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i think it is interesting that the places where you have the strongest anti-immigrant fear which trump is closing with are places without immigrants, places like steve king's district. >> anthony, trump has kind of a base only strategy. one of the thing that people try to understand about this is where does this come from? why does he -- he plays on people's fears more than their hopes. it seemed to work well for him in primaries. i think he alone figured out on the whole republican ticket the people didn't want to hear about a version the reagan formula, they wanted to hear about peoples. is that instinct for him now? >> i would frame it differently. what the president was saying about illegal immigration is by stopping illegal immigration you take the slack out of the labor market. that effectively happened in the african-american and the hispanic american labor statistics. they are the lowest in recorded
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history. it is a base strategy, fareed, because he is trying to get the participation up. he recognizes as most president do he's the leader now and the opposition is going to be more angry and they are going to come out and vote pour aggressively. a lot of other presidents took more of a rose garden strategy as it related to to go out on the campaign. he decided not to do that. he is barn storming the nation. he is making a bet, if he makes the bet and he wins people will say he is a genius three days from now. if he doesn't win, people will say president obama bot shell acted in 2010, lost 63 seats. i am likely going to lose 35. he will call it a win and reframe it. in his mind i don't think he has risk in this strategy. >> who is going to turn out more? we see the early turnout numbers. turnout is up. do you think it is the democrats or the trump republicans? >> as we were talking about fareed, in texas and georgia you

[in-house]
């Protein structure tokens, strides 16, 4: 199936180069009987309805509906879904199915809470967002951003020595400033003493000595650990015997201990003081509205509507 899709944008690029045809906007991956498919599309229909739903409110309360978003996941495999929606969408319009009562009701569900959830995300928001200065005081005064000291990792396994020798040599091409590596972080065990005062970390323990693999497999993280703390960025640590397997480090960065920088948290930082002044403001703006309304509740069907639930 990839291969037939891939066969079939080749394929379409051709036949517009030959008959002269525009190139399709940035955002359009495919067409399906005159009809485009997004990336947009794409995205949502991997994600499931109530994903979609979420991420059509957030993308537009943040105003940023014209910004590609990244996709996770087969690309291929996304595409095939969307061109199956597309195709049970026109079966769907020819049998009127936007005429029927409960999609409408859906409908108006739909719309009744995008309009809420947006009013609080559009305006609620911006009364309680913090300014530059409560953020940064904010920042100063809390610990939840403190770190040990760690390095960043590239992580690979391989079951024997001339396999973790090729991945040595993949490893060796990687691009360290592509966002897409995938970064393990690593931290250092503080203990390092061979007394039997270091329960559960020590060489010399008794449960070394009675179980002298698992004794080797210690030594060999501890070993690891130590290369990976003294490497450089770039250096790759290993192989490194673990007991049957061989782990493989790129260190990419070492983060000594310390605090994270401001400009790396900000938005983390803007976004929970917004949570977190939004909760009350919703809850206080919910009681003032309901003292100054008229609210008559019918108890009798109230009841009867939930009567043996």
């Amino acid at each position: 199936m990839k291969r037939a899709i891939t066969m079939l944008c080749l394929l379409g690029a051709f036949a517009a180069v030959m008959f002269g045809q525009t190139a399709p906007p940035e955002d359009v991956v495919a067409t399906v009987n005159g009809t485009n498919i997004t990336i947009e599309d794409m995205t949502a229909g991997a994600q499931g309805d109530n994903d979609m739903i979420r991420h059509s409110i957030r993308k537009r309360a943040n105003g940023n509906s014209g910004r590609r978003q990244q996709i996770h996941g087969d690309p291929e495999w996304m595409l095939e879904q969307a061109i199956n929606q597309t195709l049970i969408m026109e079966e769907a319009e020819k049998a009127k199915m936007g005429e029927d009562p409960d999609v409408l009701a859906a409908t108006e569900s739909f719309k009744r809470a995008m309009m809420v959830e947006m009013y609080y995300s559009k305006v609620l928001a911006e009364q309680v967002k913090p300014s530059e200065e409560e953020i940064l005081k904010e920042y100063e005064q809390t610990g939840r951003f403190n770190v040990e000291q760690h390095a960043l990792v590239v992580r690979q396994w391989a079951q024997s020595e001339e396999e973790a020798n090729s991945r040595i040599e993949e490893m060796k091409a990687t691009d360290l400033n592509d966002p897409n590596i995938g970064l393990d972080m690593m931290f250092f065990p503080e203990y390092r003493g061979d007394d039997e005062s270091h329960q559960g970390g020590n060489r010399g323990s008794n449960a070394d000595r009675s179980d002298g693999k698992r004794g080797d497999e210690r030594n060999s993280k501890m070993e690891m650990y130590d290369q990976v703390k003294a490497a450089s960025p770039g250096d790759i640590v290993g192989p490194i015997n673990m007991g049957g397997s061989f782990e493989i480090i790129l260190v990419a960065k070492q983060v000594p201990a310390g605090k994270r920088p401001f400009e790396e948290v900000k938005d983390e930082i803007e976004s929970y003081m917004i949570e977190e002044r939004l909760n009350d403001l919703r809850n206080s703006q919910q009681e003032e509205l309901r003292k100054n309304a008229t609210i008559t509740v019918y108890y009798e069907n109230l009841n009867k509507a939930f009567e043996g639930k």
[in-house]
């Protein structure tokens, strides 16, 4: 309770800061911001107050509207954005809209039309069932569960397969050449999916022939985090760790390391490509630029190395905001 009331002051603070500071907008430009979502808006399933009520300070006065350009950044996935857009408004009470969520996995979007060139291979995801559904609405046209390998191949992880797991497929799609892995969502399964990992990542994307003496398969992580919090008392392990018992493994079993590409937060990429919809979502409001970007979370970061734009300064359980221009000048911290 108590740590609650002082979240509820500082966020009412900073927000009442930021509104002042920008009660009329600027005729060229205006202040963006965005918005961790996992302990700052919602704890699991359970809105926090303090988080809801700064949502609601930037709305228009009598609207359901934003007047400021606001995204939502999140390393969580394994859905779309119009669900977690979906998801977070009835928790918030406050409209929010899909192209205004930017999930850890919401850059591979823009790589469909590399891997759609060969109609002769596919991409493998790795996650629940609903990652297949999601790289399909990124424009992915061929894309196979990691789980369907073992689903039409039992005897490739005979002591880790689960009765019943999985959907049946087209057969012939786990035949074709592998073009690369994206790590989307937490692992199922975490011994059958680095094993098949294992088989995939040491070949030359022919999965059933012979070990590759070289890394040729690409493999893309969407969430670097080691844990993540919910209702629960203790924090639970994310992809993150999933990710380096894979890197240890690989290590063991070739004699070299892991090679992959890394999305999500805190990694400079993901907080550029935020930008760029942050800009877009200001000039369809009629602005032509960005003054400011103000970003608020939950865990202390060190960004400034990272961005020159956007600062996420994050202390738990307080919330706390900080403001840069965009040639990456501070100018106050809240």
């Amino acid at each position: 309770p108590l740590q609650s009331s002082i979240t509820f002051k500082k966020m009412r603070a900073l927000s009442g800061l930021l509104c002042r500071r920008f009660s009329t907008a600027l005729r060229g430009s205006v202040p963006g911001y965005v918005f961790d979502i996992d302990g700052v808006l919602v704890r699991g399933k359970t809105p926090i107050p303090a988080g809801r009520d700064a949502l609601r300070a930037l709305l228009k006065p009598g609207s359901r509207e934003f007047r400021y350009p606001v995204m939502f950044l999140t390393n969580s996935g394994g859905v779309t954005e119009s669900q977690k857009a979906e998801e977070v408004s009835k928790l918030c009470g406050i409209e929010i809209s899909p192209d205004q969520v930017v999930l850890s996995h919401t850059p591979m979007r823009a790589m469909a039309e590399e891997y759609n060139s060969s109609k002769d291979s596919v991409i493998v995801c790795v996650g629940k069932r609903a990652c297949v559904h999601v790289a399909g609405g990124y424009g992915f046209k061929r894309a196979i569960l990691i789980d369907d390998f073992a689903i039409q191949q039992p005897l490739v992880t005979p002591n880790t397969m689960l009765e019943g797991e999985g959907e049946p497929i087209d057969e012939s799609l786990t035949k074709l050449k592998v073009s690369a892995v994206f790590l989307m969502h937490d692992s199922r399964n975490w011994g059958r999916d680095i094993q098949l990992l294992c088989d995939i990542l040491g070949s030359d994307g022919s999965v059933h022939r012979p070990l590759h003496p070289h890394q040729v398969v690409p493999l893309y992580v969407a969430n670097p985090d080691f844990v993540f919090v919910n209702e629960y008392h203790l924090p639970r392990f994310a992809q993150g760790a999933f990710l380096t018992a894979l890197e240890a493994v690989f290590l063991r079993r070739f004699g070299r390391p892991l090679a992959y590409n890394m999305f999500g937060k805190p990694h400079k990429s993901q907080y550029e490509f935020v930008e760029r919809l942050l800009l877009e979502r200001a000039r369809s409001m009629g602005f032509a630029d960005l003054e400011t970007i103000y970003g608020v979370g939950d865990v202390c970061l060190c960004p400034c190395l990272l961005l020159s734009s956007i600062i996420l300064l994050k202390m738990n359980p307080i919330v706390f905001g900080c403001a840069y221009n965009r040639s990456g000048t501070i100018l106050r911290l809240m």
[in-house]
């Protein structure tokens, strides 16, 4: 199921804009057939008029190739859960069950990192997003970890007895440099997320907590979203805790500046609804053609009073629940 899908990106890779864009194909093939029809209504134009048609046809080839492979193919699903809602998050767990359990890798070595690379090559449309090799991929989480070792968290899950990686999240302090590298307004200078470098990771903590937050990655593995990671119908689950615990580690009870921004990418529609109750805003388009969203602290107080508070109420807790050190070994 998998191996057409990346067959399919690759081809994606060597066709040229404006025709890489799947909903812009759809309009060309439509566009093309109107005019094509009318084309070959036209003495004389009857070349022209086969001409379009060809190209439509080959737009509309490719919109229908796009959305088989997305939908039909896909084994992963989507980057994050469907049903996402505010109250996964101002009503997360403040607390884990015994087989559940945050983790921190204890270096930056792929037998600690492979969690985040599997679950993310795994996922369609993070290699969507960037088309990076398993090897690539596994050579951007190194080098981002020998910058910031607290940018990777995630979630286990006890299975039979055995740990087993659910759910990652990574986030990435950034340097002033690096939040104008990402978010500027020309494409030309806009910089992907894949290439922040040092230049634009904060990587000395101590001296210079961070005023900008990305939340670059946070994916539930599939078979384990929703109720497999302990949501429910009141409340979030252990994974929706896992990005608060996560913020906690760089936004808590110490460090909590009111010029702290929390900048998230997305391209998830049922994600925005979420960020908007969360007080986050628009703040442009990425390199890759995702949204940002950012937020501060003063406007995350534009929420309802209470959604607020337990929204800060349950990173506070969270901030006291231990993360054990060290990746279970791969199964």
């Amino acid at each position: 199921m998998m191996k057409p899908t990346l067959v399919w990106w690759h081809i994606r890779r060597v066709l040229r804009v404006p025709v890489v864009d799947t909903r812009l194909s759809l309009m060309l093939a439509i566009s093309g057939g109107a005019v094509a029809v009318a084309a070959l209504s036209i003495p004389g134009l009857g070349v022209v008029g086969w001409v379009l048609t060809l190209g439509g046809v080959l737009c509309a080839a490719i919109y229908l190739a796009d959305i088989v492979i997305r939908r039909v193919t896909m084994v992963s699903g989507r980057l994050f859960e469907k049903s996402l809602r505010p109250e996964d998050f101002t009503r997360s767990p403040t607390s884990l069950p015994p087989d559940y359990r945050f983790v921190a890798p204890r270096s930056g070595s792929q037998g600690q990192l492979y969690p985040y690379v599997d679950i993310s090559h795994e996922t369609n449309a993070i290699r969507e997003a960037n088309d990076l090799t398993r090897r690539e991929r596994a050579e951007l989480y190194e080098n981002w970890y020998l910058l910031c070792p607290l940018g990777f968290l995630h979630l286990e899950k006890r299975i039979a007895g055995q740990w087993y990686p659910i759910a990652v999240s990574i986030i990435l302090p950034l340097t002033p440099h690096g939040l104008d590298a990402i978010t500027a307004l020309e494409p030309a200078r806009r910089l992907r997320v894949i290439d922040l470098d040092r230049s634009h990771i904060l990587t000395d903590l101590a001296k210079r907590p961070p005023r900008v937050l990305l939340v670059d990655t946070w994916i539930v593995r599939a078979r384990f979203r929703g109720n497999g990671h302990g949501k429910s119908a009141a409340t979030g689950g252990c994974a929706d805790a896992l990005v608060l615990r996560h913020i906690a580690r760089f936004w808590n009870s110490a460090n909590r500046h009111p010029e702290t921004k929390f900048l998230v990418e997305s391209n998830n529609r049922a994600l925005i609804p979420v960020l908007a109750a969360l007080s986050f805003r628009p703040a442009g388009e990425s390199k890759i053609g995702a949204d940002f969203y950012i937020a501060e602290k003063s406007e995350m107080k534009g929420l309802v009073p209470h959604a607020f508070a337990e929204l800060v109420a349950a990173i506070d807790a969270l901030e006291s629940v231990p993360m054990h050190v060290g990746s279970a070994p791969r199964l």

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are seeing a 400% increase among young voters which suggests an enthusiasm for democratic candidates. people who are studying the mobilization and the activism on the group in the grassroots say they haven't seen anything like this since 20126789 it is all about turnout that's very important. i take hope from a resurgence of progressive energy and candidates across this country from omaha to detroit, from brooklyn to amish country in pennsylvania. i think in that you see a new generation seeking change, not just resistance, but wanting to shape the future. you see women mobilized as never before. they came out of the women's march, the largest political protest in u.s. history not just to march but to run for something. >> let me ask you, the "washington post" has new poll out which says that the generic ballot has been cut almost i think from 15 points to is 1 or